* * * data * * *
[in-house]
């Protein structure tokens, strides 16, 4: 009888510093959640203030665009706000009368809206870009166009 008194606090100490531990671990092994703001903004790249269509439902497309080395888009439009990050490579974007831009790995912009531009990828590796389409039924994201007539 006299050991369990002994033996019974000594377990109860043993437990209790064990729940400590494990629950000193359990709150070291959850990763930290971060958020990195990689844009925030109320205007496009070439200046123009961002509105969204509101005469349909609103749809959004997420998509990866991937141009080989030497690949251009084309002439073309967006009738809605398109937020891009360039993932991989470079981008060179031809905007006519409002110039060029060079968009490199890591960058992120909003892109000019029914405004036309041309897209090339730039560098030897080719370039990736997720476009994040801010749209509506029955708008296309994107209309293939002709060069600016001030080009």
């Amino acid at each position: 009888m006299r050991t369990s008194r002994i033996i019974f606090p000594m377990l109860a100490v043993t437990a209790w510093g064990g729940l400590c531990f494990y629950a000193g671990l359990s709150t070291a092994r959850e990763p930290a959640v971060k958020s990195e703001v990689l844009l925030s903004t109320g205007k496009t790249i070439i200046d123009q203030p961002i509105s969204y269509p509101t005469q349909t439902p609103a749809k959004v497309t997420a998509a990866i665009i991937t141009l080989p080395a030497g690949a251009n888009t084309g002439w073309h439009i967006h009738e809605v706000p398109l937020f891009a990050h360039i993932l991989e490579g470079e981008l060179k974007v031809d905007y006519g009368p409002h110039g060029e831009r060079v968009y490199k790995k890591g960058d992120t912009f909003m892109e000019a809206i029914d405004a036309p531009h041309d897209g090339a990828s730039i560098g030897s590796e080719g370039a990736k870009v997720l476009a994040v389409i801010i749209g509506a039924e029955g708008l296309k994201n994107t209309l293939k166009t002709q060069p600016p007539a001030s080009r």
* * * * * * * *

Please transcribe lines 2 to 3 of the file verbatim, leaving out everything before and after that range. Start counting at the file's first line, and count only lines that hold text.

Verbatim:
């Protein structure tokens, strides 16, 4: 009888510093959640203030665009706000009368809206870009166009 008194606090100490531990671990092994703001903004790249269509439902497309080395888009439009990050490579974007831009790995912009531009990828590796389409039924994201007539 006299050991369990002994033996019974000594377990109860043993437990209790064990729940400590494990629950000193359990709150070291959850990763930290971060958020990195990689844009925030109320205007496009070439200046123009961002509105969204509101005469349909609103749809959004997420998509990866991937141009080989030497690949251009084309002439073309967006009738809605398109937020891009360039993932991989470079981008060179031809905007006519409002110039060029060079968009490199890591960058992120909003892109000019029914405004036309041309897209090339730039560098030897080719370039990736997720476009994040801010749209509506029955708008296309994107209309293939002709060069600016001030080009």
């Amino acid at each position: 009888m006299r050991t369990s008194r002994i033996i019974f606090p000594m377990l109860a100490v043993t437990a209790w510093g064990g729940l400590c531990f494990y629950a000193g671990l359990s709150t070291a092994r959850e990763p930290a959640v971060k958020s990195e703001v990689l844009l925030s903004t109320g205007k496009t790249i070439i200046d123009q203030p961002i509105s969204y269509p509101t005469q349909t439902p609103a749809k959004v497309t997420a998509a990866i665009i991937t141009l080989p080395a030497g690949a251009n888009t084309g002439w073309h439009i967006h009738e809605v706000p398109l937020f891009a990050h360039i993932l991989e490579g470079e981008l060179k974007v031809d905007y006519g009368p409002h110039g060029e831009r060079v968009y490199k790995k890591g960058d992120t912009f909003m892109e000019a809206i029914d405004a036309p531009h041309d897209g090339a990828s730039i560098g030897s590796e080719g370039a990736k870009v997720l476009a994040v389409i801010i749209g509506a039924e029955g708008l296309k994201n994107t209309l293939k166009t002709q060069p600016p007539a001030s080009r």